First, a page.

The title of Marina Allen’s debut album Candlepower does exactly what the best album titles do: evoke a multitude of images in the mind of anyone who happens upon the record even before they’ve heard one note of it.
For me, it suggests the delight of watching the propeller on a traditional German Christmas decoration spin as the air around it is charged by the heat of a candle. Or peering in at the recording sessions for Talk Talk’s haunting final albums, where the only light in the studio came from candles and oil projections and the equipment capturing the band’s nebulous sound. Or I imagine following Allen down a darkened hallway as she leads me to the plush, colorful playroom where she crafts her folk-pop delights.
Candlepower’s music is equally suggestive. Each song teems with lyrical turns that, even in their specificity, leave generous space for interpretation. On “Believer,” as a trundling rhythm by the album’s co-producer Ben Varian rattles away, Allen speak-sings her lines, “Do you wanna drive around with me? / Listening to Hejira through a blown out freedom scheme / I’m not trying to recreate the wheel you see / I just wanna hitch your wagon on to me.”
As the album opens, at first she’s singing about a fellow artist she adores (Louise Chicoine, who performs under the name Banny Grove), but as the song’s Zombies-esque bounce starts to settle down, Allen intones a series of aphorisms that reads like a self-help checklist: “Drink water / eat broccoli / love your neighbor / ask politely.”
The abundance within this album is, according to Allen, merely the result of “collecting these pieces” over a long period of time. Though she grew up in a household that encouraged creativity, she didn’t start writing songs until her late teens and it wasn’t until a few years after that that she felt comfortable enough to perform anything she wrote.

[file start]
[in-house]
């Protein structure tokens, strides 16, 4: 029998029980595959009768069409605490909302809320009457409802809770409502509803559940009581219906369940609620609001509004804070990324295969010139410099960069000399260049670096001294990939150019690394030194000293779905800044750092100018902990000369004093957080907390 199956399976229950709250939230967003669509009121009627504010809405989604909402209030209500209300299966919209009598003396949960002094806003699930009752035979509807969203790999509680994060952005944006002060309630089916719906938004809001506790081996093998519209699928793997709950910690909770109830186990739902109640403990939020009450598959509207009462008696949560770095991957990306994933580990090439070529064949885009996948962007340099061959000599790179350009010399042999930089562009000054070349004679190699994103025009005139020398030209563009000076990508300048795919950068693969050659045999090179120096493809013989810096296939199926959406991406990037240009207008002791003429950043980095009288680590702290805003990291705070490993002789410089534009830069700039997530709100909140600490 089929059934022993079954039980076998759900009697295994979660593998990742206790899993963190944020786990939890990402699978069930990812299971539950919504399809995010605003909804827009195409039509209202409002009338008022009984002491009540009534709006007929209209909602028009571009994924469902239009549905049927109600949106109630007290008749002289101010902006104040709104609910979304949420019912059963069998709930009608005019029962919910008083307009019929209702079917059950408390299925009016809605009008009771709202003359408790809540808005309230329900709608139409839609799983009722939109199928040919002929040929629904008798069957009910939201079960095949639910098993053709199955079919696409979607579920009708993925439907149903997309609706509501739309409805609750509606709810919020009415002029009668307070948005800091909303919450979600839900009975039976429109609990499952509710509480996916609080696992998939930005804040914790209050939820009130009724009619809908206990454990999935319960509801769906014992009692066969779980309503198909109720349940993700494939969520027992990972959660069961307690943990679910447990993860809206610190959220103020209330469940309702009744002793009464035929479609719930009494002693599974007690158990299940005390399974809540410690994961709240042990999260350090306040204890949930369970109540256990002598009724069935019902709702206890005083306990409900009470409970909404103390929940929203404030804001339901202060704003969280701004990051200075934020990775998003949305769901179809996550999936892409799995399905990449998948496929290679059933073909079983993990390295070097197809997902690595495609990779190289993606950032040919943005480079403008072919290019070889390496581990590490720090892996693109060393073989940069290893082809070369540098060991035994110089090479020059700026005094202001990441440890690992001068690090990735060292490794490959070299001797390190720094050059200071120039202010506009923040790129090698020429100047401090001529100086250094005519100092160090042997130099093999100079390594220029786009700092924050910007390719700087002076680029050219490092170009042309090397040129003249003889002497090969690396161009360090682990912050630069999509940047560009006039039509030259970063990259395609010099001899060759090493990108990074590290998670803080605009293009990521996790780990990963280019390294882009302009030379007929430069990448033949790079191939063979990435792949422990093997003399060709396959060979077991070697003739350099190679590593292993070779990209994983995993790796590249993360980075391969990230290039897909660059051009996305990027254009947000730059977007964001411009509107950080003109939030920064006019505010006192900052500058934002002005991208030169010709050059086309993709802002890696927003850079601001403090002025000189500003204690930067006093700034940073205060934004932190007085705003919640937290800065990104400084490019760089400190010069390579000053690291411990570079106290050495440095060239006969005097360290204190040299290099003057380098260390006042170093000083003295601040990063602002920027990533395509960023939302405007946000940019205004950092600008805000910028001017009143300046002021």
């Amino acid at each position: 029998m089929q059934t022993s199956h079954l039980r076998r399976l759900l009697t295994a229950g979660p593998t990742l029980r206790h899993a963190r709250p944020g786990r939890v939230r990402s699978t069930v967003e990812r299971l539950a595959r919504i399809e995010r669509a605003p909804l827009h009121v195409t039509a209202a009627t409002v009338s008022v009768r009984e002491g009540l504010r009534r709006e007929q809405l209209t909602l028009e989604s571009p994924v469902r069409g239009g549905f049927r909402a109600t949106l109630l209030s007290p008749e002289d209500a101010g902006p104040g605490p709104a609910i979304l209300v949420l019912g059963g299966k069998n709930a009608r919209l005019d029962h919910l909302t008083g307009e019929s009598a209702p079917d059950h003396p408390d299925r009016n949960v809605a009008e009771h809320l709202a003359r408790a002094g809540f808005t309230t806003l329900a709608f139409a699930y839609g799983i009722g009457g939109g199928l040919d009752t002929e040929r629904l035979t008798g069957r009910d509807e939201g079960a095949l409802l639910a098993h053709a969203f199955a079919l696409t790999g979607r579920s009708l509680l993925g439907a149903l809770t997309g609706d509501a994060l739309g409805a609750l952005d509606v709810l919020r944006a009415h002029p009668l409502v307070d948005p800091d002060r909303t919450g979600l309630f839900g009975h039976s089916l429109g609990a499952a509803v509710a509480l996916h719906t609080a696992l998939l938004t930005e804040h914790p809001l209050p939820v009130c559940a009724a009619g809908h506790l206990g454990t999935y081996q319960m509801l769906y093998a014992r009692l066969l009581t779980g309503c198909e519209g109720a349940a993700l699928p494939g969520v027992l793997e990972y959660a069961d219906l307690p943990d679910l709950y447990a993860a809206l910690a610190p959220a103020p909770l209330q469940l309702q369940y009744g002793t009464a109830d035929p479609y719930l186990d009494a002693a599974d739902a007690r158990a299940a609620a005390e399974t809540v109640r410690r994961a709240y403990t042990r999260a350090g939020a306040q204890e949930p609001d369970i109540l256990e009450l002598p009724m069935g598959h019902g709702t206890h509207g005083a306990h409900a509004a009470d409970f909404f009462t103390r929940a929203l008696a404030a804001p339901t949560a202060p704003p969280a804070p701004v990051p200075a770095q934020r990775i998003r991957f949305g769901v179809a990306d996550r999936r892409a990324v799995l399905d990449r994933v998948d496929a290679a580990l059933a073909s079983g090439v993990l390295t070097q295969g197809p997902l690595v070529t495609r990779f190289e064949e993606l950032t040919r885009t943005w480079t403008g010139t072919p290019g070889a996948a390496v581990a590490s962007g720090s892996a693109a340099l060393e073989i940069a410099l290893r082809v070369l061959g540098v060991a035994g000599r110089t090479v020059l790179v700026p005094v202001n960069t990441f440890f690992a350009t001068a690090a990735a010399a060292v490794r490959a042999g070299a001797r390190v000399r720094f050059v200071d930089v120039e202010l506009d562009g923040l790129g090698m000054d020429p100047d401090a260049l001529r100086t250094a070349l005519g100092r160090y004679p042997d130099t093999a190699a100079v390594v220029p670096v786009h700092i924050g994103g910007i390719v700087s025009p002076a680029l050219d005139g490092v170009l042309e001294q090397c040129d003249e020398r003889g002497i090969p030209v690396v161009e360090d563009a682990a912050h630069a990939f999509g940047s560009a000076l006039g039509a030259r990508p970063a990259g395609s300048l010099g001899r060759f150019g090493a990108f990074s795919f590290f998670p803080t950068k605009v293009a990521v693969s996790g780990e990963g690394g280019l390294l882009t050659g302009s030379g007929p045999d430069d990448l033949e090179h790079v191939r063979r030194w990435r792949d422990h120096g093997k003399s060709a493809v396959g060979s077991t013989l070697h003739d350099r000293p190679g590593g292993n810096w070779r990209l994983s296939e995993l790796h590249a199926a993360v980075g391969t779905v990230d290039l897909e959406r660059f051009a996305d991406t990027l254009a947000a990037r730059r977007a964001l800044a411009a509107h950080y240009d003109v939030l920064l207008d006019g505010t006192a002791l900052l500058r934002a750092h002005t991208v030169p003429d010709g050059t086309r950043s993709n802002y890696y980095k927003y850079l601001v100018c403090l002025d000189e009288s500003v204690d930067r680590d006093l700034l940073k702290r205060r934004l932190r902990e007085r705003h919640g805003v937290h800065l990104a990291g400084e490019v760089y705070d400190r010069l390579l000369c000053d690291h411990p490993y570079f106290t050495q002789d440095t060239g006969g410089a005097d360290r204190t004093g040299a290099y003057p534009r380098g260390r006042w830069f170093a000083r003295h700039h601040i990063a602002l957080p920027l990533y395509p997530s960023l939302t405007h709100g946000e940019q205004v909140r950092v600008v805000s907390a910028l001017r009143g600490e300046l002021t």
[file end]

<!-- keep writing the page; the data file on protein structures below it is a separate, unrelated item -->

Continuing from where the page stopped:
“Even though I’ve been singing and I’ve been playing music all my life, it was very hidden,” Allen says, speaking from her home in Los Angeles. “It took a lot of time for me to accept that that was who I was and celebrate that. I think of myself as a late bloomer in that way, but at the same time, there’s so much stuff that was growing underground. Now it feels like it’s cracking the surface.”
Helping germinate Allen’s music was a welcoming L.A. music community. After moving to the city in 2017, she fell in with some fellow artistic oddballs like Chicoine and ’70s-inspired soul/pop singer-songwriter Jonny Kosmo, and gig musicians like Varian, guitarist Eric Kinny, and harpist Jackie Urlik. All of them helped encourage Allen’s songwriting efforts, and many of them contributed to Candlepower.
The album didn’t reach full flower until the end of last year, when a copy of it landed in the inbox of Fire Records, the U.K. label that’s home to college rock icons Throwing Muses and The Chills as well as modern psych-pop misfits like Vanishing Twin and Jane Weaver. The imprint’s owner James Nicholls was immediately smitten and offered Allen a three-album deal. A thrilling turn of events for this young talent that was dimmed when the pandemic swept through the world.
“I think it didn’t really bother me that much,” Allen says of not being able to celebrate the June 2021 release of her first album with a gig or tour. “I already surpassed so many of my expectations that it felt wrong to be bummed out about something or disappointed. I think if it had all happened at the same time, it would have been really overwhelming. There’s so much to mentally prepare for that I liked how there was this delay. I was able to catch up with myself.”